TRC education assistance is limited to learners enrolled in public schools/public special schools and public private further education and training and higher education institutions. A further restriction is that, it does not cover post-graduate qualification.
The Department of Justice has observed an upward trend in the uptake of the TRC education assistance programme form 333 beneficiaries in 2015 to 2695 in 2022. Whilst further education and training and higher education category saw a steady increase from 315 students in 2015 to 453 students in 2022.
By Makinta Kgomotso
The Office of the Master of the High Court, in partnership with the Naomi Widowed Forum (NWF), reached out to 215 widows and widowers from around Gauteng in Mogale City Hall in September to offer justice services.
The visit was part of a series of community information sharing sessions and dialogue to mark the Department of Justice and Constitutional Development’s focus on the Year of the Community. It also formed part of the Public Service Month in which a spotlight is put on the quality of public services and commitment to continuous improvement of their delivery.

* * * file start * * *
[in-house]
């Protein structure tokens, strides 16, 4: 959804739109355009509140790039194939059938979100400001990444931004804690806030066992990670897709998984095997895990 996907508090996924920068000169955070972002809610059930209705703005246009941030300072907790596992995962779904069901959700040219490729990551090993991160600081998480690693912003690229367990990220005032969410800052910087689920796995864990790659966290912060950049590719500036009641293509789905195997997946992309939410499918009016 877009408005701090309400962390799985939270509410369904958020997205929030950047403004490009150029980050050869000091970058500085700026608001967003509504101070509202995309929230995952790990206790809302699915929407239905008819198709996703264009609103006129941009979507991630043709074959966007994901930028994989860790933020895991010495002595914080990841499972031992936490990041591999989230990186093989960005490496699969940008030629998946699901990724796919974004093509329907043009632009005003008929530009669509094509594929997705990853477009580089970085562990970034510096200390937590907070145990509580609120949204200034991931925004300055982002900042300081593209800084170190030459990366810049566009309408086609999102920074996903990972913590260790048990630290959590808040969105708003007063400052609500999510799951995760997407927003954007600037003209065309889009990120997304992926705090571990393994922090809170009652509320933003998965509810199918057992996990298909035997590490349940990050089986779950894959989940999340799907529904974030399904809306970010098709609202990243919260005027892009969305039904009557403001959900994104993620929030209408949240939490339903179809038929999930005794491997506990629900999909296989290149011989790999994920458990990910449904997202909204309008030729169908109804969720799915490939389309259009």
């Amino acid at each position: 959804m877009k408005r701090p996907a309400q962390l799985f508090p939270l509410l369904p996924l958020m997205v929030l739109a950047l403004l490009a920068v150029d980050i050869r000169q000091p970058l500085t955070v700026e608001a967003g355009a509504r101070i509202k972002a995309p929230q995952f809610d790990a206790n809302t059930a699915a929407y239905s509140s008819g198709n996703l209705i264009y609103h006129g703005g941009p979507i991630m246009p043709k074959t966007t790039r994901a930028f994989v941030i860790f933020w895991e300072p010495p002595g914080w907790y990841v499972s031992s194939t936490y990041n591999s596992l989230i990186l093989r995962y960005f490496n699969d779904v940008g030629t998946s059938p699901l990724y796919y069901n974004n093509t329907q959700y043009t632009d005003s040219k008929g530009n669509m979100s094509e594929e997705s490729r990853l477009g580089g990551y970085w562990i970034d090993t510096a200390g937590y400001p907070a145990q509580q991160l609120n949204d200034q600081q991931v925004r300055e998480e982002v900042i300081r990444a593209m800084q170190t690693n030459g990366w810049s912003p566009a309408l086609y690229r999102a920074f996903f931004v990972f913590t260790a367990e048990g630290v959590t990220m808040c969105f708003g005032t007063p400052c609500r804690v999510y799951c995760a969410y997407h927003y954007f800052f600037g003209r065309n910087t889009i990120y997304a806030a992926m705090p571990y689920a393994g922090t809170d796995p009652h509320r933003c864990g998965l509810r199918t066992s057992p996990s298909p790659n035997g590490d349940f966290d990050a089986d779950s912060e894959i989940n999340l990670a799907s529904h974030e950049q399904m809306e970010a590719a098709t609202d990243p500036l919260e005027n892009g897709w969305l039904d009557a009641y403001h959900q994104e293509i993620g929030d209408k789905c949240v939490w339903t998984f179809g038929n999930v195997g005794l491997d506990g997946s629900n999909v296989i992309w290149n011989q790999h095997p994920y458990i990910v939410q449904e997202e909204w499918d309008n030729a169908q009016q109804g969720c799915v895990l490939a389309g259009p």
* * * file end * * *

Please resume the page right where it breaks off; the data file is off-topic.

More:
The information sessions focused on raising awareness of the Masters of the High Court Services, specifically Deceased Estates, the significance of a Will, the transfer of properties as well as customary marriages and their registration through the Home Affairs Department.
The NWF approached the Department after observing that its members were experiencing law-related challenges after the loss of their loved ones. “We’ve received positive feedback from the participants who took part in the session. It was really a fruitful time with the subject matter experts”.
Chairperson and Founder of NWF Pastor Queen Mamorwa Gololo said. The organisation was established with the aim to provide moral and social support to the widowed, separated, divorced and orphaned individuals.